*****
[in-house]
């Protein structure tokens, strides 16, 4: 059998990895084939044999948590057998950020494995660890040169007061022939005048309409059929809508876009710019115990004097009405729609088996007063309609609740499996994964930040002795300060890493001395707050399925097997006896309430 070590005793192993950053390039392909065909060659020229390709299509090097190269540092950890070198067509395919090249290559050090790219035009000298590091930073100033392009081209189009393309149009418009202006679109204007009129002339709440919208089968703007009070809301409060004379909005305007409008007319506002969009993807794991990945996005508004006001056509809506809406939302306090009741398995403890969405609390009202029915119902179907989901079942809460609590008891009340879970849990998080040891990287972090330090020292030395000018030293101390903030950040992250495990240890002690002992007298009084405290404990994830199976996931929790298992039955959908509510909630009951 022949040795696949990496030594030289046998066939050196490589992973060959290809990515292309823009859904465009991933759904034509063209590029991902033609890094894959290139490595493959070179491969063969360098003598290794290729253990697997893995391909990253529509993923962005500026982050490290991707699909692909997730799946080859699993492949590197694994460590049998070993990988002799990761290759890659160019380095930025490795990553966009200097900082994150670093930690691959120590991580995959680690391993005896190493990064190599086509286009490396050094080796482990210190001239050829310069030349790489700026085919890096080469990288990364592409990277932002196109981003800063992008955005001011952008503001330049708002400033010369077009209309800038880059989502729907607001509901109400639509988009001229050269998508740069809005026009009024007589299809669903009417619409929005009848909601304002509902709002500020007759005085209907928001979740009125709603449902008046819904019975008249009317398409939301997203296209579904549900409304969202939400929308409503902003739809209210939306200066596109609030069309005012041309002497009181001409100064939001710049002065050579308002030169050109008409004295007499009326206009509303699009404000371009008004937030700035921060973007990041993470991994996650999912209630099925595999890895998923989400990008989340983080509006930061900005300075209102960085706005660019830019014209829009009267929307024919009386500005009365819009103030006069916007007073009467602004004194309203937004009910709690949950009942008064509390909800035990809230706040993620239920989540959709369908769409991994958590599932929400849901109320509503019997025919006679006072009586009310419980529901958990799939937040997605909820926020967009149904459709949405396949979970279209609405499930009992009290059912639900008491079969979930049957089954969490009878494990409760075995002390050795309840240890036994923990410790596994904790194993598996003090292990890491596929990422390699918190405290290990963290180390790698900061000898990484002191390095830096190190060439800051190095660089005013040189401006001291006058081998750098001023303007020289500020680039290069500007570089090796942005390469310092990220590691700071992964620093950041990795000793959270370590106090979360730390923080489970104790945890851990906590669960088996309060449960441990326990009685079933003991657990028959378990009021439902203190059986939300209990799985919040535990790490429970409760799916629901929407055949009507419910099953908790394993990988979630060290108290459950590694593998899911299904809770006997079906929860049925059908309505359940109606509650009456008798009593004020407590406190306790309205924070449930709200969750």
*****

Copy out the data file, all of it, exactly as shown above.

[in-house]
């Protein structure tokens, strides 16, 4: 059998990895084939044999948590057998950020494995660890040169007061022939005048309409059929809508876009710019115990004097009405729609088996007063309609609740499996994964930040002795300060890493001395707050399925097997006896309430 070590005793192993950053390039392909065909060659020229390709299509090097190269540092950890070198067509395919090249290559050090790219035009000298590091930073100033392009081209189009393309149009418009202006679109204007009129002339709440919208089968703007009070809301409060004379909005305007409008007319506002969009993807794991990945996005508004006001056509809506809406939302306090009741398995403890969405609390009202029915119902179907989901079942809460609590008891009340879970849990998080040891990287972090330090020292030395000018030293101390903030950040992250495990240890002690002992007298009084405290404990994830199976996931929790298992039955959908509510909630009951 022949040795696949990496030594030289046998066939050196490589992973060959290809990515292309823009859904465009991933759904034509063209590029991902033609890094894959290139490595493959070179491969063969360098003598290794290729253990697997893995391909990253529509993923962005500026982050490290991707699909692909997730799946080859699993492949590197694994460590049998070993990988002799990761290759890659160019380095930025490795990553966009200097900082994150670093930690691959120590991580995959680690391993005896190493990064190599086509286009490396050094080796482990210190001239050829310069030349790489700026085919890096080469990288990364592409990277932002196109981003800063992008955005001011952008503001330049708002400033010369077009209309800038880059989502729907607001509901109400639509988009001229050269998508740069809005026009009024007589299809669903009417619409929005009848909601304002509902709002500020007759005085209907928001979740009125709603449902008046819904019975008249009317398409939301997203296209579904549900409304969202939400929308409503902003739809209210939306200066596109609030069309005012041309002497009181001409100064939001710049002065050579308002030169050109008409004295007499009326206009509303699009404000371009008004937030700035921060973007990041993470991994996650999912209630099925595999890895998923989400990008989340983080509006930061900005300075209102960085706005660019830019014209829009009267929307024919009386500005009365819009103030006069916007007073009467602004004194309203937004009910709690949950009942008064509390909800035990809230706040993620239920989540959709369908769409991994958590599932929400849901109320509503019997025919006679006072009586009310419980529901958990799939937040997605909820926020967009149904459709949405396949979970279209609405499930009992009290059912639900008491079969979930049957089954969490009878494990409760075995002390050795309840240890036994923990410790596994904790194993598996003090292990890491596929990422390699918190405290290990963290180390790698900061000898990484002191390095830096190190060439800051190095660089005013040189401006001291006058081998750098001023303007020289500020680039290069500007570089090796942005390469310092990220590691700071992964620093950041990795000793959270370590106090979360730390923080489970104790945890851990906590669960088996309060449960441990326990009685079933003991657990028959378990009021439902203190059986939300209990799985919040535990790490429970409760799916629901929407055949009507419910099953908790394993990988979630060290108290459950590694593998899911299904809770006997079906929860049925059908309505359940109606509650009456008798009593004020407590406190306790309205924070449930709200969750």